Pelosi: Dems would start with campaign finance reform if they take House

Pelosi: Dems would start with campaign finance reform if they take House
© Greg Nash

House Minority Leader Nancy PelosiNancy PelosiRepublicans caught in California's recall trap Raise the debt limit while starting to fix the budget   'Justice for J6' organizer calls on demonstrators to respect law enforcement MORE (D-Calif.) said if her party takes back the House in the 2018 midterms, they would hit the ground running next year with campaign finance reform legislation.

“People believe you that if you want to reduce the goal of money in politics ... then they trust you to do the right thing,” Pelosi told Politico in an interview published Tuesday.

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A Pew Research Poll conducted in May found that 65 percent of Americans think new laws could be written that would be effective in reducing the role of money in politics, and 77 percent of the public says “there should be limits on the amount of money individuals and organizations can spend on [political] campaigns."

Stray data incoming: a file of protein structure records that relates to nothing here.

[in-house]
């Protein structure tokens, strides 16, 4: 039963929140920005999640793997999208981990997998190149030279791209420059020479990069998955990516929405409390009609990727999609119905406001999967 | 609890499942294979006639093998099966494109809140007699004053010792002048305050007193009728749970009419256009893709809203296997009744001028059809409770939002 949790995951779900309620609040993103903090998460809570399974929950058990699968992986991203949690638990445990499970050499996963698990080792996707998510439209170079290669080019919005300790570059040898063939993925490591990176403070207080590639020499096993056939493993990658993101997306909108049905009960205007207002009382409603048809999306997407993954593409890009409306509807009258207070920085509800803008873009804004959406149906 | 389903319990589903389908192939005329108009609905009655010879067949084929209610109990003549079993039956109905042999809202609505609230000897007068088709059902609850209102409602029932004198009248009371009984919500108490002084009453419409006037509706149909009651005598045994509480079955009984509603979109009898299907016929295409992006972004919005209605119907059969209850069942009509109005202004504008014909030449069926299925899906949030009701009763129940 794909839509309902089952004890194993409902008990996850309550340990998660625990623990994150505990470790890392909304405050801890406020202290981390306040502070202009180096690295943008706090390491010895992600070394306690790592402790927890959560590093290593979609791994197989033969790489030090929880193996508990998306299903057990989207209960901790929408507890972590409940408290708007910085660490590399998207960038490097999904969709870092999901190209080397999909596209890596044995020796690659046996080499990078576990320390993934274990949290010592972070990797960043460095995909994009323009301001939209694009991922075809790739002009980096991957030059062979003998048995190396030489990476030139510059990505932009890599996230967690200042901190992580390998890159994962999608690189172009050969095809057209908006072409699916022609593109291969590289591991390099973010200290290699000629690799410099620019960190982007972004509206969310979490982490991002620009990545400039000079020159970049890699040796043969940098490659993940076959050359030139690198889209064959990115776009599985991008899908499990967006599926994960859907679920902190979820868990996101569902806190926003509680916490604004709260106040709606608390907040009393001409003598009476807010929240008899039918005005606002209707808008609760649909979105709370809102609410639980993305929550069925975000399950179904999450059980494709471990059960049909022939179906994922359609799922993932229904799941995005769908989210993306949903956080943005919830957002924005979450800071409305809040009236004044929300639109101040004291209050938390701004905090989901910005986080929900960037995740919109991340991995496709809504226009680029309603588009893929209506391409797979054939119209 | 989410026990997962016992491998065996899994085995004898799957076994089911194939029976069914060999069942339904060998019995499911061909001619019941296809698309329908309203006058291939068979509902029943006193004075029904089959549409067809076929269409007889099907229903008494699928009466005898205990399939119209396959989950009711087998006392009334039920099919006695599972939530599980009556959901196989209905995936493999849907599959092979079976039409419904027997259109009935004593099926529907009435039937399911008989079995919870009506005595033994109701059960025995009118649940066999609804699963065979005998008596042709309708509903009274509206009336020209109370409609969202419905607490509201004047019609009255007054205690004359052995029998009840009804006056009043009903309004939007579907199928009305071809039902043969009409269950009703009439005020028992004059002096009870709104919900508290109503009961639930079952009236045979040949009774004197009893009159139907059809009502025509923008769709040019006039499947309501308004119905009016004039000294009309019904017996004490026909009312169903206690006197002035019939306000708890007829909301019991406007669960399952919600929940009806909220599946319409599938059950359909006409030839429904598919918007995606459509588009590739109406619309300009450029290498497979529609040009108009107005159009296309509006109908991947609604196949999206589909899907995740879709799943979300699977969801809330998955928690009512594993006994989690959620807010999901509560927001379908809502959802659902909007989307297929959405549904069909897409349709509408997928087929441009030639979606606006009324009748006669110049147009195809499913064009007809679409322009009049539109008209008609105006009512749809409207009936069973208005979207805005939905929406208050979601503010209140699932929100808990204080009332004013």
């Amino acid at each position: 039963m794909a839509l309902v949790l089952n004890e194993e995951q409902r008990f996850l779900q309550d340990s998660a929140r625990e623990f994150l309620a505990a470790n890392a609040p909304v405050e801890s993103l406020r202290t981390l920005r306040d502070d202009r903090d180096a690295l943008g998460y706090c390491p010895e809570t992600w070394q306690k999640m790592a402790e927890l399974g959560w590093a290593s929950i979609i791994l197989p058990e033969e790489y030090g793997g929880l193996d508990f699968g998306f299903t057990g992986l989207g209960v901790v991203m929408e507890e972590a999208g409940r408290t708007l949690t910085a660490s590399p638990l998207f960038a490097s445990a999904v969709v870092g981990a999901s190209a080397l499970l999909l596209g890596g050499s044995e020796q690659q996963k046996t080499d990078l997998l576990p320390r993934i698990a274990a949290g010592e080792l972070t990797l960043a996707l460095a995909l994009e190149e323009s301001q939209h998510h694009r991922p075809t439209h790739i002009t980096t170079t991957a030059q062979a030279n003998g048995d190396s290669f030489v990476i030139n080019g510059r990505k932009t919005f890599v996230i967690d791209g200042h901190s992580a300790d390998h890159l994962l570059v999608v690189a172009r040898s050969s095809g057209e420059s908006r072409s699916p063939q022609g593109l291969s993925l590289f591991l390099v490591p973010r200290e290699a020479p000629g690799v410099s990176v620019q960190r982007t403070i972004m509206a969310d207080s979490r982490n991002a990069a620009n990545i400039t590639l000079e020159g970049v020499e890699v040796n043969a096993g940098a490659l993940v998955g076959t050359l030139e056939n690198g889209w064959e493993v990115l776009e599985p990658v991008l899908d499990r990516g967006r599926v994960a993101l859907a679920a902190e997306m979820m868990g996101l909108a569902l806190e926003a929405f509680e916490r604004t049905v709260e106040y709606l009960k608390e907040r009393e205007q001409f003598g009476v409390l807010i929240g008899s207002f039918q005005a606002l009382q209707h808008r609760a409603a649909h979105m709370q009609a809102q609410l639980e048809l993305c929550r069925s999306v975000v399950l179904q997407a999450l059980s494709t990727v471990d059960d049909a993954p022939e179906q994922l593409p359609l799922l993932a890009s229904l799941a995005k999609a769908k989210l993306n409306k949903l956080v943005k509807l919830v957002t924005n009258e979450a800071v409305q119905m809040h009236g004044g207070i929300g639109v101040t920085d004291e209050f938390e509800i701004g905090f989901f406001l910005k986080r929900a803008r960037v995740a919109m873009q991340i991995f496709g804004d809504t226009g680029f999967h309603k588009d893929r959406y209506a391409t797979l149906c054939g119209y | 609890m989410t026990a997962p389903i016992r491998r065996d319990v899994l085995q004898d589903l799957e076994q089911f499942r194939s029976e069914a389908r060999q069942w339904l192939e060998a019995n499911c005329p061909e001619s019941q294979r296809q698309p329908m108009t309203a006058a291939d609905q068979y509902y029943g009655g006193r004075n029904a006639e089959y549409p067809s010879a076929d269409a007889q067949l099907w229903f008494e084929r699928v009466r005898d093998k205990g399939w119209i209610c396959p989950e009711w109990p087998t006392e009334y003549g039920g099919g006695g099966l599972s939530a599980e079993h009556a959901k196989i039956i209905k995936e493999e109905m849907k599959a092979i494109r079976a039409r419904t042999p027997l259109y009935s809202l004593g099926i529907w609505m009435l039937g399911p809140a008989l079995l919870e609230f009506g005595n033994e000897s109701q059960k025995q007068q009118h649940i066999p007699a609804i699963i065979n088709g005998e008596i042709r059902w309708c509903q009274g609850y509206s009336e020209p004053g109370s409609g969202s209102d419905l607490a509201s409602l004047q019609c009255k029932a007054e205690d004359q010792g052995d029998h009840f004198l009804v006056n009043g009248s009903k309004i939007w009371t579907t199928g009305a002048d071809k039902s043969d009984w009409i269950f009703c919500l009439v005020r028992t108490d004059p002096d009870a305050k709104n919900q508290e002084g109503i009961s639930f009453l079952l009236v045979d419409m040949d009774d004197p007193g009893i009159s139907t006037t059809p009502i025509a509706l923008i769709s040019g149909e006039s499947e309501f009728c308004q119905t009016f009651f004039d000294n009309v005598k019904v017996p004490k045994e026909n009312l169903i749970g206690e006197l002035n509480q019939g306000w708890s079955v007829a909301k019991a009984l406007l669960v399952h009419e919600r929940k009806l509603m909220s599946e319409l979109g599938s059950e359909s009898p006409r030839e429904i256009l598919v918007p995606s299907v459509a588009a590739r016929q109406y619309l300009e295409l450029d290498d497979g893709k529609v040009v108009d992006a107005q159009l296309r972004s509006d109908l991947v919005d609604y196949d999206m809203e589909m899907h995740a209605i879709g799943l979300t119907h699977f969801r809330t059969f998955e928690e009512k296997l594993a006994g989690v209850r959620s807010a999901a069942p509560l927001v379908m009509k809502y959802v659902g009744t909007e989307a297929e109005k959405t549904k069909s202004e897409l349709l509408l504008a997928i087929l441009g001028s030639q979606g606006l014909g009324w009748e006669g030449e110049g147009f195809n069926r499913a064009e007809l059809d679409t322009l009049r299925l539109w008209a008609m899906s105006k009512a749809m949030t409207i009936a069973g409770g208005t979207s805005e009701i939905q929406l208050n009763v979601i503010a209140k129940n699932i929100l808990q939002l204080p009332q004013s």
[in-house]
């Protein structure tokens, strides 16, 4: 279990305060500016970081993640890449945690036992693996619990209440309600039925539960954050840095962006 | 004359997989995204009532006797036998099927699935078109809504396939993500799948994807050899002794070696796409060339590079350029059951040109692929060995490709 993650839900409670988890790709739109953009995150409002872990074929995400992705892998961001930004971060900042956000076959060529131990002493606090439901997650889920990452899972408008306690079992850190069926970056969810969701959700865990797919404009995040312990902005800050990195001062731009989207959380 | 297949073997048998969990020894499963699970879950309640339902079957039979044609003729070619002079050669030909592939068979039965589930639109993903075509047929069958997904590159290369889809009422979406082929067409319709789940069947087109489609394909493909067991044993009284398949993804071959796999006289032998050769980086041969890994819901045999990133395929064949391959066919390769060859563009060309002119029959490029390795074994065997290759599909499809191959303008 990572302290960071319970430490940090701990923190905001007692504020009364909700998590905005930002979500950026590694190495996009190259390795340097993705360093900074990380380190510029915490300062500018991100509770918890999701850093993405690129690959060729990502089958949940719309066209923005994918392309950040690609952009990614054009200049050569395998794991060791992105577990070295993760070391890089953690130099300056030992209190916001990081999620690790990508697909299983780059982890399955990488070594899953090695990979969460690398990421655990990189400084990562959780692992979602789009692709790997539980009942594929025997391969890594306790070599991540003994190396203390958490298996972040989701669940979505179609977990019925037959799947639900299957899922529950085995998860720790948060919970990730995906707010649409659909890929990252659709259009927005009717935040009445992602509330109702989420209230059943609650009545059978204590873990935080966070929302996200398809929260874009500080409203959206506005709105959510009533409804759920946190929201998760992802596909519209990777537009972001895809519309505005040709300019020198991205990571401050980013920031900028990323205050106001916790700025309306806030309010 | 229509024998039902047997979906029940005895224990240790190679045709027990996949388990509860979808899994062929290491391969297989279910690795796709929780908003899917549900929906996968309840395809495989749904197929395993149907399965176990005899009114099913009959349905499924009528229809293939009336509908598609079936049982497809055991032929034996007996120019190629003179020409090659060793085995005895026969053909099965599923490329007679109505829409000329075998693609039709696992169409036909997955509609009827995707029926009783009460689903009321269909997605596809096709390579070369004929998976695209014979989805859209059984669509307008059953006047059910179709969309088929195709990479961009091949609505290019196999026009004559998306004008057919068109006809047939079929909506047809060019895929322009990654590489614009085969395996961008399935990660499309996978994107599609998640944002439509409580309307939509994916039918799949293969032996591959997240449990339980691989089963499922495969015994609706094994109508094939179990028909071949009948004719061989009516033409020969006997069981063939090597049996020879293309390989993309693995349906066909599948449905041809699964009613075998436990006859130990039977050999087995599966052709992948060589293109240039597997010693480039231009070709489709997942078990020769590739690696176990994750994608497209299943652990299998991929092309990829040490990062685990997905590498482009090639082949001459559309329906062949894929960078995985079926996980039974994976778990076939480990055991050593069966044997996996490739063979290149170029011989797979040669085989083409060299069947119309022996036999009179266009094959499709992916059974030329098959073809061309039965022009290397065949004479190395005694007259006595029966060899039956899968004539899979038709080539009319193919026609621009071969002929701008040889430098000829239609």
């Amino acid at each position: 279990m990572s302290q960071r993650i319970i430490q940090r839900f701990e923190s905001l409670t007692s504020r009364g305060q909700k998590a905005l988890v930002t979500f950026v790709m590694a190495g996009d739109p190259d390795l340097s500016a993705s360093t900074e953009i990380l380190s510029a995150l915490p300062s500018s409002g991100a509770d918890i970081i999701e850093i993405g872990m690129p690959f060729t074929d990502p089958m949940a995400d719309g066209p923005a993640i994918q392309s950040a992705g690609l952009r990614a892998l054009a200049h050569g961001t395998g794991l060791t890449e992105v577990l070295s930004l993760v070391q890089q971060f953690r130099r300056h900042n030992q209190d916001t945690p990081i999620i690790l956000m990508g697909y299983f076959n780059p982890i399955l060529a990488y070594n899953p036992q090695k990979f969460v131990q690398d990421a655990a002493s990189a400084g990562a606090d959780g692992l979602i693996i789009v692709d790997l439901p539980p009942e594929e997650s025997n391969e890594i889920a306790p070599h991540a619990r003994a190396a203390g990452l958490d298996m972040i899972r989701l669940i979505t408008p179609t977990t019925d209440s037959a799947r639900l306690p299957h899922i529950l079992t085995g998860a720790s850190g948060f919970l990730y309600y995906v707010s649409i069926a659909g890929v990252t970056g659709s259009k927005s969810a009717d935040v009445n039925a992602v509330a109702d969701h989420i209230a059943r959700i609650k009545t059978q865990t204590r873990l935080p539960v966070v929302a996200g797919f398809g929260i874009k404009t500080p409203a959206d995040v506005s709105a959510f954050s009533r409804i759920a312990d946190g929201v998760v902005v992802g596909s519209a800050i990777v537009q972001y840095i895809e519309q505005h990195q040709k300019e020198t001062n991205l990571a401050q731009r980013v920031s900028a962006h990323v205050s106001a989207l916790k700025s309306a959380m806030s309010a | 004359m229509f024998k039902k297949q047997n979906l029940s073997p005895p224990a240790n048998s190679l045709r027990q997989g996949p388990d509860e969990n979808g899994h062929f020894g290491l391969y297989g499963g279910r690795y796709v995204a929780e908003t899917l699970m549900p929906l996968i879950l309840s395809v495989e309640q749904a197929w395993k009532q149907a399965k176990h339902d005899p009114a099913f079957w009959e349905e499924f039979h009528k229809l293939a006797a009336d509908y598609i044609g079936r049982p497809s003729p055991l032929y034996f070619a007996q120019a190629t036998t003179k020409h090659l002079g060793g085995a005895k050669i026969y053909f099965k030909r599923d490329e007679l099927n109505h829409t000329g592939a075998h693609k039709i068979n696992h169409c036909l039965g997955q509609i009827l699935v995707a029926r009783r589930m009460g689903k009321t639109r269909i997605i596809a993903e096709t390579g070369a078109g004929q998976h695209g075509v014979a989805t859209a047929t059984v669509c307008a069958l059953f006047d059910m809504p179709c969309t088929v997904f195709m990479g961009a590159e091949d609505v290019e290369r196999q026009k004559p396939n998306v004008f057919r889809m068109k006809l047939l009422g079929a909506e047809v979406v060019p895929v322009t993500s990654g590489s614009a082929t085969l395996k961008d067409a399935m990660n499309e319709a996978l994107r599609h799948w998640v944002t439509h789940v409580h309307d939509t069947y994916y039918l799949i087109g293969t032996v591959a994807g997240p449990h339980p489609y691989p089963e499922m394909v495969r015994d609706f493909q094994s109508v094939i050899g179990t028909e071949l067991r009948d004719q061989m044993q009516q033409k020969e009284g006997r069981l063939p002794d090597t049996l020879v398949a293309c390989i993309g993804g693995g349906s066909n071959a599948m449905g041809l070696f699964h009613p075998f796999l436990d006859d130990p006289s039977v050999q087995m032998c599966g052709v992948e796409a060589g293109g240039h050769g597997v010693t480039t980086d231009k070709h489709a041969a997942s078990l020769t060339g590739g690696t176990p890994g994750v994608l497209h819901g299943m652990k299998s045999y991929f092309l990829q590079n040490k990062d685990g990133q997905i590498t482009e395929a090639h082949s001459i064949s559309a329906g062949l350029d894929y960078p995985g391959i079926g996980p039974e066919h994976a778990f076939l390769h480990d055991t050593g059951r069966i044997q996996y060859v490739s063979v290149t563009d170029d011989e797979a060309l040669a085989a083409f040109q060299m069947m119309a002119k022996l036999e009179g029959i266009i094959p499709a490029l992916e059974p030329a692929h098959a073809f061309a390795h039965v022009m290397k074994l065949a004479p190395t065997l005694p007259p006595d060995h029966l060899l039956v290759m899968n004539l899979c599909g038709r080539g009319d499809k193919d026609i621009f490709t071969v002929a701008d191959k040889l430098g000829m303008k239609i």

Pelosi made the comments while in Philadelphia to campaign with congressional candidates. 

Democrats have targeted campaign finance as an issue as they fight to gain majorities in the House and Senate. A number of candidates are more frequently rejecting money from political action committees and instead relying more on small donations from individuals.

Rep. Beto O’Rourke (D-Texas), who is running to unseat Sen. Ted CruzRafael (Ted) Edward CruzSunday shows preview: Coronavirus dominates as country struggles with delta variant More than 10,000 migrants await processing under bridge in Texas Senators slow Biden with holds at Pentagon, State MORE (R-Texas), revealed last week that he raised more than $38 million in the third quarter of the year from more than 800,000 individual contributions.

Pelosi noted in the Politico interview that Democrats are also looking at quickly addressing immigration, gun control and drug prices if they take back the House.

She has previously said that the party would also demand that President TrumpDonald TrumpKinzinger says Trump 'winning' because so many Republicans 'have remained silent' Our remote warfare counterterrorism strategy is more risk than reward Far-right rally draws small crowd, large police presence at Capitol MORE hand over his tax returns.

Democrats are feeling increasingly comfortable about their chances to retake the majority in the lower chamber.

FiveThirtyEight’s House forecast gives the Democrats a roughly 85 percent chance of winning control of the House in November.